NOTES: Data are for mean total daily sodium intake (in mg) by persons aged 2 years and over based on a single 24-hour dietary recall. Except for age specific groups, data are age adjusted using the year 2000 standard population. Respondents were asked to select one or more races. The categories `white, non-Hispanic’ and `black, non-Hispanic’ include persons who reported only one racial group. Persons of Hispanic origin may be of any race. Data by education are for persons aged 25 and over.  

Confidence Interval= 95% confidence interval.

In 2009–10, persons aged 2 years and over had a mean total daily sodium intake of 3,655 mg (age adjusted). Sodium intake varied by sex, race and ethnicity, education, and age. For example:

  • Males aged 2 years and over had a mean total daily sodium intake of 4,217 mg (age adjusted), almost one and a half times the mean total daily sodium intake among females aged 2 years and over, 3,123 mg.

  • The Hispanic or Latino population aged 2 years and over had a mean total daily sodium intake of 3,418 mg (age adjusted), compared with 3,710 mg among the non-Hispanic white population aged 2 years and over.

  • Persons aged 25 and over with less than a high school education had a mean total daily sodium intake of 3,573 mg (age adjusted), compared with 3,855 mg among those with a college degree or above.

  • Persons aged 2–18 years had a mean total daily sodium intake of 3,208 mg, compared with 3,511 mg among those aged 51 years and over, and 3,989 mg among those aged 19–50 years.

Revised: Monday, August 25, 2014

National Snapshots Help

HEALTHY PEOPLE 2020 NATIONAL SNAPSHOTS

A User's Guide

  1. National snapshots provide a visual display of progress for selected objectives in each Healthy People 2020 Topic Area, whenever data are available.

  2. The snapshot heading describes the snapshot theme, the population to which the snapshot applies (when needed for clarification), and the data year(s). The snapshot heading is not meant to capture the full scientific scope of the objective(s) that is (are) displayed. The user can find complete technical information about the objective(s) in the Data Details.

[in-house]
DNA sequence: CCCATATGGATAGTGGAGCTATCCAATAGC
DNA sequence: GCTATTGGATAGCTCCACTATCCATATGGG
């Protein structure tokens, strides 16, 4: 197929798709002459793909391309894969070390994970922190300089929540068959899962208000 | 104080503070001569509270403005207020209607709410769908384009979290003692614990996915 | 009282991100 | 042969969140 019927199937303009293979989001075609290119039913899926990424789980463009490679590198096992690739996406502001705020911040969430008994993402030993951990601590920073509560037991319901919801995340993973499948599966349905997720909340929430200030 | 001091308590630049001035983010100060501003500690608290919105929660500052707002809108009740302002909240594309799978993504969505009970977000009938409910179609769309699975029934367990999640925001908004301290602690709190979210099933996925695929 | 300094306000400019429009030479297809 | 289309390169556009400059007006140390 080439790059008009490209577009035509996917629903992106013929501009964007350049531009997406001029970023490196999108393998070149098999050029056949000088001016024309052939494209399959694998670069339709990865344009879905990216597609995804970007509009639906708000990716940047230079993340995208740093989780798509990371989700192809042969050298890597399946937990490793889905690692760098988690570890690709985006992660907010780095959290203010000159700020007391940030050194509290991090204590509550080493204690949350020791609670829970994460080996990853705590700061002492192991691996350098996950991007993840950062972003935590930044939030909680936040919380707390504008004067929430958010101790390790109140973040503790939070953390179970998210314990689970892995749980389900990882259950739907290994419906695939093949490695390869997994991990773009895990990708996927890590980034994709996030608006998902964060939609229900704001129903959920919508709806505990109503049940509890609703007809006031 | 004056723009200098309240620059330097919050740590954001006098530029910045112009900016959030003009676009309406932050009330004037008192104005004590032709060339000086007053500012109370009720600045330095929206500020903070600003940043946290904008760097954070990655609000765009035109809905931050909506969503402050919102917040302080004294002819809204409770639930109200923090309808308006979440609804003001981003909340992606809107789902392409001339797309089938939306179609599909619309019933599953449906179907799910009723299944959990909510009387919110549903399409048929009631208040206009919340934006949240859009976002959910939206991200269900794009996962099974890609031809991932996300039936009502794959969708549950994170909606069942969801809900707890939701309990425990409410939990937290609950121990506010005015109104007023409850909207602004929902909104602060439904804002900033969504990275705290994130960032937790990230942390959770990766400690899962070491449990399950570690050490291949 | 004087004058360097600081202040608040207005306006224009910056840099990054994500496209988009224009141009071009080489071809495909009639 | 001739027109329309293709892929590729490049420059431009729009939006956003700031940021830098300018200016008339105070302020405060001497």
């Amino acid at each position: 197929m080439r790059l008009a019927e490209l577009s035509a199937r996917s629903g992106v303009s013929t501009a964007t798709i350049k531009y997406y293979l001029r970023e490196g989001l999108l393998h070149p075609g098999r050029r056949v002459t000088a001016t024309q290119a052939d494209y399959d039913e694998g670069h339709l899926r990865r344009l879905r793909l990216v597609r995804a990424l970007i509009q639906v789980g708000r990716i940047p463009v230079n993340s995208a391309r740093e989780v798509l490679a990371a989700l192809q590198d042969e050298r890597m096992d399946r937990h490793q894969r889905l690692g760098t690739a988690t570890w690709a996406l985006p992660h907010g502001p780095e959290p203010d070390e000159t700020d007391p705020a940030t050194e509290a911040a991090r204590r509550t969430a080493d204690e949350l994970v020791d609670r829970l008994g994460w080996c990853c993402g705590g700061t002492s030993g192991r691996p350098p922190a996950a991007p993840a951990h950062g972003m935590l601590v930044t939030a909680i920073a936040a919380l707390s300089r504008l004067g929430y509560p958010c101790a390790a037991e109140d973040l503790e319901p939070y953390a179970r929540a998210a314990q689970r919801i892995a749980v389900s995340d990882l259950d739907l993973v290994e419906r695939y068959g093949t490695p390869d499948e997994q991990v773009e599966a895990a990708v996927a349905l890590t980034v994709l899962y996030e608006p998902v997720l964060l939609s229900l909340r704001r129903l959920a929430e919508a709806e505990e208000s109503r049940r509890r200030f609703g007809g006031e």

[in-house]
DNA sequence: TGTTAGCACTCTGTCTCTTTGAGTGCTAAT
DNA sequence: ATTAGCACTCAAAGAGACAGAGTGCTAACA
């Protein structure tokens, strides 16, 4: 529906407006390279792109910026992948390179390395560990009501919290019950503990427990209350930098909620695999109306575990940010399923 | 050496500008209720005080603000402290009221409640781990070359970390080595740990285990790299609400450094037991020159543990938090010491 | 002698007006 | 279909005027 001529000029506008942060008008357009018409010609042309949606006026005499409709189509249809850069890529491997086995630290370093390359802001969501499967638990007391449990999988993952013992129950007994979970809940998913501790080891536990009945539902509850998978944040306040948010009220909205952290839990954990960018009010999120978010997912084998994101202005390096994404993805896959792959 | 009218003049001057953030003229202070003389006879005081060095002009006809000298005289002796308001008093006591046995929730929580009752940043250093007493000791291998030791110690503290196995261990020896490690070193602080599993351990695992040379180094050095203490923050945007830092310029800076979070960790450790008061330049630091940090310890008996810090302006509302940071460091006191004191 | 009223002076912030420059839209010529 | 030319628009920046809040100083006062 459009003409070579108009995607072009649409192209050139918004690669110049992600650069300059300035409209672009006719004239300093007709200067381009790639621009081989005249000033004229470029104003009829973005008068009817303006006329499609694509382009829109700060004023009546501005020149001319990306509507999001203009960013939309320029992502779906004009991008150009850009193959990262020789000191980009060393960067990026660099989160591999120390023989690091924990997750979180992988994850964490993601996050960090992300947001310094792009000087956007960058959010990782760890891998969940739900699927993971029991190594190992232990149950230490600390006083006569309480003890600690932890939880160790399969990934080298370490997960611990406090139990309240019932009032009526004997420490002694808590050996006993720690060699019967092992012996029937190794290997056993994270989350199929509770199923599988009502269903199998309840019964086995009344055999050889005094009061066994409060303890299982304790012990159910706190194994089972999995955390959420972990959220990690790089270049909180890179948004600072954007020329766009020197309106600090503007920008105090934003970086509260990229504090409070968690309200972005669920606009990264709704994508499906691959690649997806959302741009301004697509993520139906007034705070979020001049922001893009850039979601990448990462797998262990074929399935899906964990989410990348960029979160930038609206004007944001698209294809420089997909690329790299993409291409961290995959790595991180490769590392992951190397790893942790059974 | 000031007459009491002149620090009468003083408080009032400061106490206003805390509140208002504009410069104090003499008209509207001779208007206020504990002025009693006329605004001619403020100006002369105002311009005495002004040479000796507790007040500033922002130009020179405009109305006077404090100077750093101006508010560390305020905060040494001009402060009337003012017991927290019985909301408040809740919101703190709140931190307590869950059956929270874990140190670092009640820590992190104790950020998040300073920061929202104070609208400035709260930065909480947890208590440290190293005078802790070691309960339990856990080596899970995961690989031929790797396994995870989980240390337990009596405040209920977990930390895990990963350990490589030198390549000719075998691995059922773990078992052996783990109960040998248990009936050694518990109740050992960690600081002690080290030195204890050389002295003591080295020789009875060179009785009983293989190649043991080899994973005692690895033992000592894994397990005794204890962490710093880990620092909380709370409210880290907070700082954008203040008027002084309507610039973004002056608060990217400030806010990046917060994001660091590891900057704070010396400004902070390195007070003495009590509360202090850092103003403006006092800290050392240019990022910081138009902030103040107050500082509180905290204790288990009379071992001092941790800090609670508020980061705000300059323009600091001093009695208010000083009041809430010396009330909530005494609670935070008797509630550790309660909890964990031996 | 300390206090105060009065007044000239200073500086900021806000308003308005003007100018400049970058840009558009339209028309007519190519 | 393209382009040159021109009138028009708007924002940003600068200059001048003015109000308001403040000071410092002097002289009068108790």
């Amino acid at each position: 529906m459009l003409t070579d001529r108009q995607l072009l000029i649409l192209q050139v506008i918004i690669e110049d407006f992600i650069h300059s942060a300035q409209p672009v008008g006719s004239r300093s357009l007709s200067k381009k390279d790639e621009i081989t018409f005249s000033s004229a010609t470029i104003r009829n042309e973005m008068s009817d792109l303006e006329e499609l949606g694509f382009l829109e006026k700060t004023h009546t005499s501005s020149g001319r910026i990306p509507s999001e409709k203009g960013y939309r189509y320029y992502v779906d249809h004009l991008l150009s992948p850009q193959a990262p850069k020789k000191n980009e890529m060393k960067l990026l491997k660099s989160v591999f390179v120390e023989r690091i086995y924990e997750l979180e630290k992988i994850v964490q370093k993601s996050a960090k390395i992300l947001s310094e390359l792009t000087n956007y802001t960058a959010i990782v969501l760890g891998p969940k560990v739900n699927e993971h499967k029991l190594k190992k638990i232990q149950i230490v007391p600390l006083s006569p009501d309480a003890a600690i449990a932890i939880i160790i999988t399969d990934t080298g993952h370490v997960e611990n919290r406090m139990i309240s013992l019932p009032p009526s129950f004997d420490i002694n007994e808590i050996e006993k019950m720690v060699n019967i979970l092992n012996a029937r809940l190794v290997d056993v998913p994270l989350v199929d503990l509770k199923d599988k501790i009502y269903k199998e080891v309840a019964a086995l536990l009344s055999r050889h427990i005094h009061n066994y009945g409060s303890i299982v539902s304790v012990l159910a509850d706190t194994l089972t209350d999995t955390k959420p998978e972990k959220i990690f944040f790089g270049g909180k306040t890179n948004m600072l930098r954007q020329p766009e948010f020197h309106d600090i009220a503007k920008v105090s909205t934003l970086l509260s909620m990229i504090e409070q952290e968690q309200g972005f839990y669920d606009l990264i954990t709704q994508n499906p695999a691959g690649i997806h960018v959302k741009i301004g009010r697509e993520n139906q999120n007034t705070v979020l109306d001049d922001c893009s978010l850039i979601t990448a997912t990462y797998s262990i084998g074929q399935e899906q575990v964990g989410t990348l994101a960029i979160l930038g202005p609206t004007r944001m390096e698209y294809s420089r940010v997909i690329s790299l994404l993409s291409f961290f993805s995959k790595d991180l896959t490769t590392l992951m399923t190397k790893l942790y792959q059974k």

3. The snapshot visual display is generally one of three types: a line graph, a bar chart, or a map. 

  4. The snapshot notes and footnotes indicate any technical information about the data that the user needs to correctly interpret the visual display, together with any key data limitations (when applicable). Although the snapshots are intended to be standalone, the user should consult the objective(s) Data Details for the full range of methodology issues that may impact interpretation.

  5. The snapshot source(s) indicate the data source(s) used to create the visual display.

  6. Age-adjusted data are adjusted using the year 2000 standard population.

  7. Education and income are the primary measures of socioeconomic status in Healthy People 2020. Unless otherwise noted, income is defined as a family’s income before taxes; thus, the terms “income” and “family income” are used interchangeably in the snapshots.

  8. To facilitate comparisons among groups and over time, while adjusting for family size and for inflation, Healthy People 2020 categorizes family income using the Poverty Threshold (PT), sometimes also referred to as the Federal Poverty Level (FPL), developed by the Census Bureau. Unless otherwise overridden by considerations specific to the data system, the five categories of family income primarily used are: 

    1. Below the PT (i.e., less than 100% of the PT) 

    2. At 100%–199% of the PT 

    3. At 200%–399% of the PT 

    4. At 400%–599% of the PT 

    5. At or above 600% of the PT.

  9. A snapshot narrative paragraph highlights some key features of the visual display. The narrative text is not meant to provide an exhaustive analysis of the data displayed. For a more in-depth analysis, the user should refer to the applicable data table(s) and objective(s) Data Details.

  10. The user should keep in mind the following: 

    1. When two rates or proportions are highlighted for comparison (and measures of variability are available), the user may interpret the highlighted difference to be statistically significant at the 0.05 level, unless otherwise stated.

    2. Only selected differences are highlighted in the narrative text. Differences visible in the visual data display but not highlighted in the text still may well be statistically significant.

Revised: Monday, August 25, 2014